Actually, I had tried to learn, now that I think about it. I read a couple books by Suze Orman and other personal finance people whose names I heard from Oprah. I had a Mint account where you were supposed to set a budget, and I did the thing they tell you where you write down every single cent you spend in a little book. This is supposed to make you more deliberate and thoughtful with your spending, kind of how logging all your calories supposedly helps you eat less. Neither of those things worked for me. I went overbudget every month. I would forget to write down my expenditures after a few days of trying. It just did not ever work for me. It was like, every month, I looked back, saw that I had fucked up once again, tried to do better the next month, only to discover that I’d gone overbudget on everything again. It was exhausting, and discouraging, and just made me feel like an idiot. Like maybe I’m just bad at budgeting. I always struggled with math. Maybe budgeting just wasn’t my thing.
But anyway. I came back from New York poorer, sadder, and feeling a whole lot dumber than when I left. And now I had student loans, and the same income (once I found a job) as before, so I had to learn budgeting. Had to.
Somehow I stumbled upon zero-based budgeting, and no exaggeration, it changed my life. I use a service called YNAB (You Need A Budget), which costs money but it unlocked a whole world of personal budgeting for me, so it’s worth it. It’s also called “the envelope system,” which you may have heard about through Dave Ramsey. (Dave apparently didn’t get along with Oprah, which is how I ended up trying to follow Suze Orman’s system instead of his all those years ago.) Instead of looking backward at all the money I had spent in the last month, instead of trying to budget based on output, zero-based budgeting has you look at the amount of money that you have, and allocate funds to categories based on that. Like if your rent is $1000, but your paycheck today was only $750, you cannot put $1000 in your rent category. You just can’t. That money doesn’t exist. This somehow managed to switch my perspective around so that I was looking forward with my money instead of backwards. And I started to think about my money in terms of category balances, instead of bank balances. The fact that my bank account has $1000 in it means nothing, my Movies category has $0 in it, and so I’m not going to the movies. YNAB also highlights categories that you’ve fully funded with a little green circle, and I’ve kind of made it my mission to get categories green and keep them green. It gamifies it just enough that it works for me.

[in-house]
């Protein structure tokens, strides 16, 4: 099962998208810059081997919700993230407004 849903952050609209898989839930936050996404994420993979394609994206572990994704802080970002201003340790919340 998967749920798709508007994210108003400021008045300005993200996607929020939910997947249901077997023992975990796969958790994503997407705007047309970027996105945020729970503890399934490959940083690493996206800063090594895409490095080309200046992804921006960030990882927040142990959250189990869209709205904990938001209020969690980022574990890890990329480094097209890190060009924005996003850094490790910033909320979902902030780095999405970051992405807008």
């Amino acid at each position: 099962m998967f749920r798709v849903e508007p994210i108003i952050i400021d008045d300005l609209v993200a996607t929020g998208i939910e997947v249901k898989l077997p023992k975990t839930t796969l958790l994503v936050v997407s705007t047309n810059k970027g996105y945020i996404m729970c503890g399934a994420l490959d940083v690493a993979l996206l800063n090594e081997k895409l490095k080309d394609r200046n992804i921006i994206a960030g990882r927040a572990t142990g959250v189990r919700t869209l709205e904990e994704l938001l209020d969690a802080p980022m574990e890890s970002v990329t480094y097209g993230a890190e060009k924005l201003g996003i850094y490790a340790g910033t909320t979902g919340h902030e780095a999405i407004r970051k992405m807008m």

So that’s been my past four years or so. Turning into a person who actually knows what’s in her bank account and what her credit card balances are. I have a retirement account with multiple hundreds of dollars in it! I also have a personal net worth in the negatives (because of student loans), but I’m paying on those too and watching balances decrease. I save for trips and pay for them out of pocket instead of on credit cards. Who knew. I’m a person who can budget, given a wage that is more than half the median national income and the tools that make sense to my brain. And that is no small victory, as far as I’m concerned.
Random resources that helped me, in case you’re looking for help:
- YNAB software. It currently costs $84 a year, which is probably less than you’re paying for Netflix, but is also more than I’m paying currently (I got grandfathered in to what the cost was when I signed up). If $84 seems like too much, they have a YouTube channel where you can watch tutorials for free and get a sense of zero-based budgeting. There’s a bit of a learning curve with the software, but once it clicks, it’s like a whole new world and you’re off to the races.
- Dave Ramsey. I listened to his podcast a bunch, both to learn and to keep myself in the mindset of being mindful with my money. I’m pretty sure I disagree with him about just about every social issue, and I don’t like how he steers college kids towards prosperous careers instead of doing-what-you-love careers, but when it comes to finance stuff, he has absolutely helped me.
- Bad with Money, a podcast by Gaby Dunn. It also helped keep my attention focused, and I appreciated her perspective of “I’m fucked up and don’t know anything about this and that’s my bad, but also, the system itself is not much better.”
- Various communities on reddit, including r/personalfinance and r/ynab.